I went to see a new client this week. Nothing new there but in 30 years I have rarely left a meeting feeling more angry and upset.
Eventually she developed severe pain and was finally referred to her local hospital. She was told that she had probably had kidney stones which had she had passed as there was nothing to see. She was sent home only to be back in hospital a week or so later with symptoms that were far worse. She had been bleeding consistently throughout this time. This time she underwent full tests including biopsies and was found to have a primary tumour of the cervix and secondary tumours in her bladder and lymph nodes. She was told that it was too late for any effective surgery but could have made a full recovery if she had been treated months earlier. She now has just a matter of weeks to live and will leave behind a husband and young children.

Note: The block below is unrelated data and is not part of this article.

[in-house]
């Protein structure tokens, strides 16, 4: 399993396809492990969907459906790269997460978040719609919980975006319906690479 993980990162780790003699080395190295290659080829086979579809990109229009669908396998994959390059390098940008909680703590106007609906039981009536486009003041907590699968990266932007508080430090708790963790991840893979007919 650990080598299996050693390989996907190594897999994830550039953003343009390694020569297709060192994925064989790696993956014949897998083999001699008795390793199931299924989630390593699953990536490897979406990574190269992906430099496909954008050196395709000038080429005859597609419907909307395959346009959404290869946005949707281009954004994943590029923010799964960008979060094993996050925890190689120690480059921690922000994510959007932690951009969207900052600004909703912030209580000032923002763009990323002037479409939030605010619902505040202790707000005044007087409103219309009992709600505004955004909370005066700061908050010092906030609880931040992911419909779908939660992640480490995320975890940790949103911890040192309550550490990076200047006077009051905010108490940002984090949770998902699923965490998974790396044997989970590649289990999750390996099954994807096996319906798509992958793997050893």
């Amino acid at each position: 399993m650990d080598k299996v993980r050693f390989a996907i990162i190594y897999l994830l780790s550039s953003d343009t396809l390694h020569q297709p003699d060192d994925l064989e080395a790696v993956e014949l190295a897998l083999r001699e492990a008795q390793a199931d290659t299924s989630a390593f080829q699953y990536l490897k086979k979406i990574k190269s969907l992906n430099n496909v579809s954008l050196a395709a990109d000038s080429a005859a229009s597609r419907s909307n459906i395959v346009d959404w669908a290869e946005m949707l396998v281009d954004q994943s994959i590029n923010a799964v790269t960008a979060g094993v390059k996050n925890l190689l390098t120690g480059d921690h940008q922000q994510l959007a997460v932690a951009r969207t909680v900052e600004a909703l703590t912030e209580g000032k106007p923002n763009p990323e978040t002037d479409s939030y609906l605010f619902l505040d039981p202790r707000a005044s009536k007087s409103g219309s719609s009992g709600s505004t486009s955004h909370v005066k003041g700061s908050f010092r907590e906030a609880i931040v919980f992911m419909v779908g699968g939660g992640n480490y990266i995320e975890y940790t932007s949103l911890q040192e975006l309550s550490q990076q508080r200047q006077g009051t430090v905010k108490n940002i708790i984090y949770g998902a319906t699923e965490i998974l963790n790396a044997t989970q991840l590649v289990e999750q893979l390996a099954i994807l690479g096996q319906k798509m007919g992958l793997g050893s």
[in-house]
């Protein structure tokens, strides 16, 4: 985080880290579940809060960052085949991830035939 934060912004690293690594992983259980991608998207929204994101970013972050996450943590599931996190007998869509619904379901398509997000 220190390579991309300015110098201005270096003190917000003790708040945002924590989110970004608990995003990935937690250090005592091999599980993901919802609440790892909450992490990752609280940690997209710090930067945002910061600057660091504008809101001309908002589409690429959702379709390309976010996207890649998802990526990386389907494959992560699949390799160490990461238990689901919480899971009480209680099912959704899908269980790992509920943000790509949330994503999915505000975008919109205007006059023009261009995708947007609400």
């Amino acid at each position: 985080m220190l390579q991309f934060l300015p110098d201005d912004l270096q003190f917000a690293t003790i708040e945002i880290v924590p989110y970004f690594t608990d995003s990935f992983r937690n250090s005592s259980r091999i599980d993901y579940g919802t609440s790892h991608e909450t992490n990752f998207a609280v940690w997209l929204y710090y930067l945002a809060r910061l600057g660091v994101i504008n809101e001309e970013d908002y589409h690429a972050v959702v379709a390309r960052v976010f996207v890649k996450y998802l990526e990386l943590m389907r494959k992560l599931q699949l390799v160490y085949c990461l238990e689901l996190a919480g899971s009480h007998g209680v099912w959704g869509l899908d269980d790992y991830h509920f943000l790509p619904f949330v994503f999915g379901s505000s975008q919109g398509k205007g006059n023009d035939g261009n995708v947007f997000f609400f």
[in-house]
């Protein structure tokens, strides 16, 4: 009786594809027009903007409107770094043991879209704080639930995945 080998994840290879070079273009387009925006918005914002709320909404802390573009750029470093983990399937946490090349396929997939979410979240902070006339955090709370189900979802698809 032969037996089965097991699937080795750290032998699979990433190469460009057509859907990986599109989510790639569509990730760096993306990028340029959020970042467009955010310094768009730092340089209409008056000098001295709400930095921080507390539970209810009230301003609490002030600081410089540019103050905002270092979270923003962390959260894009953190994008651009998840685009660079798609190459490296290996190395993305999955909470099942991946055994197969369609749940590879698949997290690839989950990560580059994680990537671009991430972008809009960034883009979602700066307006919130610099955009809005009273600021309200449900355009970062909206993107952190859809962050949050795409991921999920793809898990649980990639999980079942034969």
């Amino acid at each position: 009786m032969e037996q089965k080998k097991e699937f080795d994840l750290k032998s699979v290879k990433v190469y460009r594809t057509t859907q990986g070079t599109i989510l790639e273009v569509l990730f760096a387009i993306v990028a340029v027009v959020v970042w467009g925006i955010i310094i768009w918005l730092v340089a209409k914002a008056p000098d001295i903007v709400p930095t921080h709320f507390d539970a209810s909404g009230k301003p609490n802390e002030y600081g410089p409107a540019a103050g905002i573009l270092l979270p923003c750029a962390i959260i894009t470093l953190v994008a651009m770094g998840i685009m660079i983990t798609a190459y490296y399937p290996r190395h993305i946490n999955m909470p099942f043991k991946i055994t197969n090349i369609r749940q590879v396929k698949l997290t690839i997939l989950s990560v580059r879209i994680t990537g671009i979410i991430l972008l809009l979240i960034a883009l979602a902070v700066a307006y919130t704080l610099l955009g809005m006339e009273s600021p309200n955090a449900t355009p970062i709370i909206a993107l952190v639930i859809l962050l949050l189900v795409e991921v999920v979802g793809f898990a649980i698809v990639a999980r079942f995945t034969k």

Her life has been ruined by an illness that could have been treated but for a series of blunders by the different doctors who saw her. I had to tell her that her case was very likely to win. But this is, of course, meaningless. She will never see the result. Her young family would rather have their mother than a good case. That was why I felt so angry.
Don’t tell me that this victim is part of any compensation culture.
Don’t tell me that her and her family should not take action because it might be a drain on the health budget.
Don’t tell me they don’t merit the full support of the state in pursuing this case with state funds – after April that right will be removed from her family.
Don’t tell me that this all about lawyers wanting to protect their own interests.
They are victims, full stop. They are not alone. Actions taken by politicians to make it more difficult for them to obtain justice are shameful.